“The Payor agrees that until the aforementioned principal and interest are paid in full, this note will be secured by [collateral property].”

An “unsecured promissory note” has no security agreement, and the payor’s pledge carries no collateral. The only guarantee of full repayment is the payor’s signature. In the case of a default, the payee may sue the payor, but as this often proves financially counterproductive (as lawsuits cost a pretty penny), many payees opt to settle rather than sue.

Signatures  - No document can be considered legal without authorization. A promissory note must bear the signatures and signing dates of the payor and a notary public, and in the case of an unsecure promissory note, the payee.

Legal Considerations of Signing a Promissory Note

Putting your signature on anything is a serious matter, never to be taken lightly.  If you're being asked to sign a promissory note, you might think that it's not a big deal and that you should just go ahead and sign it.  However, you should know that there are legal considerations that you'll definitely want to keep in mind, both before and after you sign it.  Being aware of these considerations will help you protect your legal rights as well as fulfill your responsibilities.

The best way to start is with the basics: what is a promissory note form?  In essence, it is a legal instrument in which a payer attests that he or she will remit a specified sum of money to a recipient or payee on or before a certain date.  Unless otherwise noted, this will be an unconditional promise and must be paid or else there will be penalties under the law.  It's a bit like an IOU, except it is more formalized and is certainly more enforceable.  It can be used for many situations, from business transactions to promises of payment between friends or family members. A promissory note is essentially a legally binding "IOU" note.

A legal consideration that applies to just about any document is that one should read it fully and carefully before signing it.  In the case of a promissory note, there are things to look for when reading it.  Examples of this would be the due dates for payment and whether the payment must be made in a lump sum or if there are provisions for partial payments to be made.  Equally significant are the financial penalties that would be incurred if payments are late; you'll want to check to see how much interest would need to be paid, if any.  Note that there are usury laws that specify the maximum interest rates for the repayment of a debt, and no one has the right to ask you to pay any interest rate above and beyond what the law indicates.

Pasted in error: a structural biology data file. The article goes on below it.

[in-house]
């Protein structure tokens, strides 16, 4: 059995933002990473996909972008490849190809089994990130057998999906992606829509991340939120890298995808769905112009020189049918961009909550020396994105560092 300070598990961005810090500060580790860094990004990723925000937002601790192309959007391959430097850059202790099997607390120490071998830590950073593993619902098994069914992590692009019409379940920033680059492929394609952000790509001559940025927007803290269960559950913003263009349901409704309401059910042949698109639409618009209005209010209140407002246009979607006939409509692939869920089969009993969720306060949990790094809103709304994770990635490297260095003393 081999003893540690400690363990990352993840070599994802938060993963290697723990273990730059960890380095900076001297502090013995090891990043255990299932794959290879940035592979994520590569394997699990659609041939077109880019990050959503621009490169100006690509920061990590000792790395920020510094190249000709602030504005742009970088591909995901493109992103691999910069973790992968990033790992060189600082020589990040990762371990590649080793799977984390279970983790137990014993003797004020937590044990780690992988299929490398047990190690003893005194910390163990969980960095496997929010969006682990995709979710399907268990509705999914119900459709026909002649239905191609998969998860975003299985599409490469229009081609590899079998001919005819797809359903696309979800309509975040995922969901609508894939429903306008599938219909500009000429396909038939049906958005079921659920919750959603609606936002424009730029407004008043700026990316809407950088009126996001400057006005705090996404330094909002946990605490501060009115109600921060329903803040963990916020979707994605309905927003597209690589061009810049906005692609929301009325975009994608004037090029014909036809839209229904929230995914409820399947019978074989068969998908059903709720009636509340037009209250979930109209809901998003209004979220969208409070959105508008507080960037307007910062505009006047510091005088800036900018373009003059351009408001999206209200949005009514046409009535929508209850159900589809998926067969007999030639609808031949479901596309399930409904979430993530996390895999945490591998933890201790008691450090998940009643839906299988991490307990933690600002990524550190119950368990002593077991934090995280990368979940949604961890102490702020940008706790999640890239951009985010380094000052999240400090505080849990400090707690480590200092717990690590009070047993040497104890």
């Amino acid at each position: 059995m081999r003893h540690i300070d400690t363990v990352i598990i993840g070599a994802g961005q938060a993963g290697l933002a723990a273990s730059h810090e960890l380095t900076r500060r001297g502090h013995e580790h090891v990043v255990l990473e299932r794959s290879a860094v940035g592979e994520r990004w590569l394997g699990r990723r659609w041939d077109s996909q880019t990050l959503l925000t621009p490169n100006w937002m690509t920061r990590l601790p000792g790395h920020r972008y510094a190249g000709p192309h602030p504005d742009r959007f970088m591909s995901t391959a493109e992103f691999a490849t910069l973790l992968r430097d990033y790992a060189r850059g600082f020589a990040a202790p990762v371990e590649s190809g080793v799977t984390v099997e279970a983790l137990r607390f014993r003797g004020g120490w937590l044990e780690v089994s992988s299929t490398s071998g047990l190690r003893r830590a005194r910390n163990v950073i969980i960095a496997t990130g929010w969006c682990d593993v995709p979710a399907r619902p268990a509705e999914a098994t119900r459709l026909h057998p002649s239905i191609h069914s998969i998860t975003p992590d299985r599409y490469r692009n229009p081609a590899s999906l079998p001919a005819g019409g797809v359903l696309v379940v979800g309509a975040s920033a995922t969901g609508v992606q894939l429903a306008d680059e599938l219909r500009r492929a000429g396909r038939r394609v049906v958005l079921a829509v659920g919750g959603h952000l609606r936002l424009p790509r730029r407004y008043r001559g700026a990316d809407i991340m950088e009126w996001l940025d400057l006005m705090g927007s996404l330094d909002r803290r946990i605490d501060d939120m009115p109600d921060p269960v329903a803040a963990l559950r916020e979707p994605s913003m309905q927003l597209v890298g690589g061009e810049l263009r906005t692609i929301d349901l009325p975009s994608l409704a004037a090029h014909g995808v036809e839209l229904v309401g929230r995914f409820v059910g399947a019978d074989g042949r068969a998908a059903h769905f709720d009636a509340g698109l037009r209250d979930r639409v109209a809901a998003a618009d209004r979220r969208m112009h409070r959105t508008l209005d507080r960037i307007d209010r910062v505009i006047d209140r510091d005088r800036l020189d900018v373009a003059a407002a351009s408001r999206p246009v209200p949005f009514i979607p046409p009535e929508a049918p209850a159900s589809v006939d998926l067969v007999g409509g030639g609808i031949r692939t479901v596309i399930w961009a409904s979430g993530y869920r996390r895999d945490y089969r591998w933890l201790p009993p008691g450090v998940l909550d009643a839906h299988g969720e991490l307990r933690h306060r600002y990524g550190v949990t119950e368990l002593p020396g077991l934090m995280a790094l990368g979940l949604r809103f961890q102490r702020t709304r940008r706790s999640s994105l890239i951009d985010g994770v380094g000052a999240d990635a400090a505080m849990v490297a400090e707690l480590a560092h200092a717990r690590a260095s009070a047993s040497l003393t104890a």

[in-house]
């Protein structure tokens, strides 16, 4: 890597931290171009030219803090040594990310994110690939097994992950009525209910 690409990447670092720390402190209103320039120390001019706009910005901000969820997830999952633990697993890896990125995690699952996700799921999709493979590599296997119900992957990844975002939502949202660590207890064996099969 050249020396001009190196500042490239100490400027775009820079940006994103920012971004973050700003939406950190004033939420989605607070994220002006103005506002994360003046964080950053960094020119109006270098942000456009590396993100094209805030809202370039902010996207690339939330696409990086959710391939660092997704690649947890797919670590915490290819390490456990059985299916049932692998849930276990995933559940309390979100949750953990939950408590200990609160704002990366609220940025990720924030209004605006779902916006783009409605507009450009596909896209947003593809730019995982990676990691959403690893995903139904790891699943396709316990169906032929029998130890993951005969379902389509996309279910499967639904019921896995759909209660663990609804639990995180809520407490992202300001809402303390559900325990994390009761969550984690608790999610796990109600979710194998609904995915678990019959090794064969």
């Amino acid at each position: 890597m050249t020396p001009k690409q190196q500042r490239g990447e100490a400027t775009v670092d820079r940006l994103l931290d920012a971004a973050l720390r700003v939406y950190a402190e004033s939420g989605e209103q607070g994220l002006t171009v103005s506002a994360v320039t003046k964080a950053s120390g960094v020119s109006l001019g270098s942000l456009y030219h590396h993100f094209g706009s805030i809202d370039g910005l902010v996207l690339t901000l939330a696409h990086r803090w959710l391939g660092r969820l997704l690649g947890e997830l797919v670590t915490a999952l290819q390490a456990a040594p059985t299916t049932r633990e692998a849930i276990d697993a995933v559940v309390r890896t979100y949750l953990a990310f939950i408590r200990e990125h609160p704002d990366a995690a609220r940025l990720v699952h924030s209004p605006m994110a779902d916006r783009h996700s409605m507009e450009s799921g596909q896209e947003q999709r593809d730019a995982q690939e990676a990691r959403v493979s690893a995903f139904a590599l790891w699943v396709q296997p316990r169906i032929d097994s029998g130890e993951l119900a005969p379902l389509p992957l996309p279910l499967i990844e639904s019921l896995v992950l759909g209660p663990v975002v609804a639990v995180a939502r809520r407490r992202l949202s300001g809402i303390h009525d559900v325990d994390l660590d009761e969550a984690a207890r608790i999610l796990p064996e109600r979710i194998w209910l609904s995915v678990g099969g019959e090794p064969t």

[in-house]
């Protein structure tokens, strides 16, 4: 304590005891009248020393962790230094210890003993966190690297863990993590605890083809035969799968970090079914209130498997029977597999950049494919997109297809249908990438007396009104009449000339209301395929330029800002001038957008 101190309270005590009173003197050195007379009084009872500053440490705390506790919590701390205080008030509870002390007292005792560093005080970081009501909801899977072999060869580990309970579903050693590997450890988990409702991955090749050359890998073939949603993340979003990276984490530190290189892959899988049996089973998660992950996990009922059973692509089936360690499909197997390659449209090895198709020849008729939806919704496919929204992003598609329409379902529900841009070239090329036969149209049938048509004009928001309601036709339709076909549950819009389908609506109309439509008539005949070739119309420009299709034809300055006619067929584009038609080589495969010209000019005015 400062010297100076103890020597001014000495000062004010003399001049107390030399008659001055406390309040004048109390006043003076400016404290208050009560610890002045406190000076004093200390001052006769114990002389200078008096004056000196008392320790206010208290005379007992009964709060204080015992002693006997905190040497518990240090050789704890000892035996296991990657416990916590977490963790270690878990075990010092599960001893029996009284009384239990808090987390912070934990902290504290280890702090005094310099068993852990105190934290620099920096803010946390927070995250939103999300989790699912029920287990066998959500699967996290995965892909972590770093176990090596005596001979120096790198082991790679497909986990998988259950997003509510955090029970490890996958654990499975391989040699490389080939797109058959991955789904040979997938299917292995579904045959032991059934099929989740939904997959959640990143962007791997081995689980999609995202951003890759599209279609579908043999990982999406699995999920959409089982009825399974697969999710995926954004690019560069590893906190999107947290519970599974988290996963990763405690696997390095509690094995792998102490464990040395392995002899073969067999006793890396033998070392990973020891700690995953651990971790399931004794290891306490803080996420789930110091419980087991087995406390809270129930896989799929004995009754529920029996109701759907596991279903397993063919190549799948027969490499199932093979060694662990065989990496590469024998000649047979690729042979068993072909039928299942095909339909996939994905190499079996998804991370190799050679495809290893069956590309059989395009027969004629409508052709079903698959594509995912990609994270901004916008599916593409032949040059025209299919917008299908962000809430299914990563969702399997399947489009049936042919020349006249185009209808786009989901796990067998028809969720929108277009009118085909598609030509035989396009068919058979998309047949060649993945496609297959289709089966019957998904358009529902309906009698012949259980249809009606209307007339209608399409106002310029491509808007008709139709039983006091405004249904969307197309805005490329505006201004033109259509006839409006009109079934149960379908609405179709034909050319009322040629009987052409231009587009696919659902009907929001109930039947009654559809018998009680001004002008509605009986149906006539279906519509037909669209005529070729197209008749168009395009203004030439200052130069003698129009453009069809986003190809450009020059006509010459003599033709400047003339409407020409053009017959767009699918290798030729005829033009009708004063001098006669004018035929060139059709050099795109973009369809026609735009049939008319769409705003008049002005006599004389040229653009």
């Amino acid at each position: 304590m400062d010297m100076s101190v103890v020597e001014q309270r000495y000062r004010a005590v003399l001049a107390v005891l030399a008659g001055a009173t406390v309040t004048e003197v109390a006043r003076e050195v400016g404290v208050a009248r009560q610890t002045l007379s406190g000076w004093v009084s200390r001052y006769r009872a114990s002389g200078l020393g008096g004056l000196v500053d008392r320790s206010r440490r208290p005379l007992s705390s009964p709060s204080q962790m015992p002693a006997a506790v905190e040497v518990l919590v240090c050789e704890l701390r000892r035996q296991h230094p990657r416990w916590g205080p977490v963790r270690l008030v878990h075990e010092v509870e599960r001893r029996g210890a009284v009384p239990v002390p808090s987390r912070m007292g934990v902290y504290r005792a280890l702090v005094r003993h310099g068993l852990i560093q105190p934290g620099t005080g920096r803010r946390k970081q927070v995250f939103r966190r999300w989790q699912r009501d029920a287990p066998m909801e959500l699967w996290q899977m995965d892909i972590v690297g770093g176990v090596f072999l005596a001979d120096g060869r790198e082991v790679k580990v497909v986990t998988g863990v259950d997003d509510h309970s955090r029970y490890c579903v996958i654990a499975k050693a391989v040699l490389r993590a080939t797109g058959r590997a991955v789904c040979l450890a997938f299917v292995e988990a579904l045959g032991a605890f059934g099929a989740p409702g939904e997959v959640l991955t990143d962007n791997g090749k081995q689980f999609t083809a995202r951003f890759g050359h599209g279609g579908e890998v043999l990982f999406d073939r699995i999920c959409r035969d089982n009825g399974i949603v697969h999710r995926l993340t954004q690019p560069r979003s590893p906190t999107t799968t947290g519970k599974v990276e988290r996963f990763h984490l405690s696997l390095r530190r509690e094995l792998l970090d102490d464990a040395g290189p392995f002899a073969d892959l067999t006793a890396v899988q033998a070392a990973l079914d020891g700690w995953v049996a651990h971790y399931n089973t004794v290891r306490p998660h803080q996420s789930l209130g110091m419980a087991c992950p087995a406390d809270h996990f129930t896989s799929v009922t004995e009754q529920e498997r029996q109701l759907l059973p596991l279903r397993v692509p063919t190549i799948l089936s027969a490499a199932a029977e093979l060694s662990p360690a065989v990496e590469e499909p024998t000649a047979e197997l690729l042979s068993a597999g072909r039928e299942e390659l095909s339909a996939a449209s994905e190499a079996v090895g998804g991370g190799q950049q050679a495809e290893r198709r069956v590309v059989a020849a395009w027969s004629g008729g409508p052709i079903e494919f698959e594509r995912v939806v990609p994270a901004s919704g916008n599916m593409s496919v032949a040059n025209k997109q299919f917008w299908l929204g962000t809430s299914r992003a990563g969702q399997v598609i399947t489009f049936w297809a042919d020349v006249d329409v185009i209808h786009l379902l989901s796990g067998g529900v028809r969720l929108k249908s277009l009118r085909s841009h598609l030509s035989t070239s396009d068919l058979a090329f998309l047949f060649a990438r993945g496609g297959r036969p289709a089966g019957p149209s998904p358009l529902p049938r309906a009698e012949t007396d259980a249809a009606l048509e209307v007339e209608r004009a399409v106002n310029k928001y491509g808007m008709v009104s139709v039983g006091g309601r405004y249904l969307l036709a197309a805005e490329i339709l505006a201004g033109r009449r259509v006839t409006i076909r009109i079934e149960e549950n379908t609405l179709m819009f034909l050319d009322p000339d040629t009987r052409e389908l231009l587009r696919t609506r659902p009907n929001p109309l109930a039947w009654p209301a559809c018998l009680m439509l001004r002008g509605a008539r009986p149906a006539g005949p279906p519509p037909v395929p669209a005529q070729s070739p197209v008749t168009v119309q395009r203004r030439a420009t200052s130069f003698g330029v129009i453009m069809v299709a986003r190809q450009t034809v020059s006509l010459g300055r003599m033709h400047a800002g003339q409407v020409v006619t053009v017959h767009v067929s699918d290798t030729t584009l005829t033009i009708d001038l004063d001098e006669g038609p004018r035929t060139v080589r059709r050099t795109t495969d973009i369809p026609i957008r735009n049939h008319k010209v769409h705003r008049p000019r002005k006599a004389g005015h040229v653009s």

Another thing you'll want to check for is what's known as an acceleration clause, which may or may not be included in the document.  This is a provision that would require the payer to remit the entire amount owed if any payment is missed.  If you are not comfortable with this stipulation, you might choose not to sign the form.

Yet another legal consideration is the validity of the promissory note template.  Are you absolutely sure that you're signing a form that is worded correctly?  An improperly written document can certainly cause problems later on.  To ensure that it is written correctly, you as the payer may wish to help the payee compose the document.  This is not difficult to do nowadays, since the Internet makes it easy to search for just about any type of form you could possibly need.  Try searching for a free promissory note on a search engine, or if you prefer a fillable form that can be modified, try searching for a free promissory note template.  For most situations, a simple promissory note is all you need, so look for a form that is brief and easy to understand.

The bottom line is that you need to understand the legal aspects of any form before you attach your signature to it, and a promissory note is no exception to that rule.  Any lack of due consideration could have dire consequences, such as owing more money than you really ought to, or worse yet, ending up in a legal dispute.  Protect your rights and your money by doing your due diligence, asking questions if you're unsure about anything, and educating yourself as much as possible.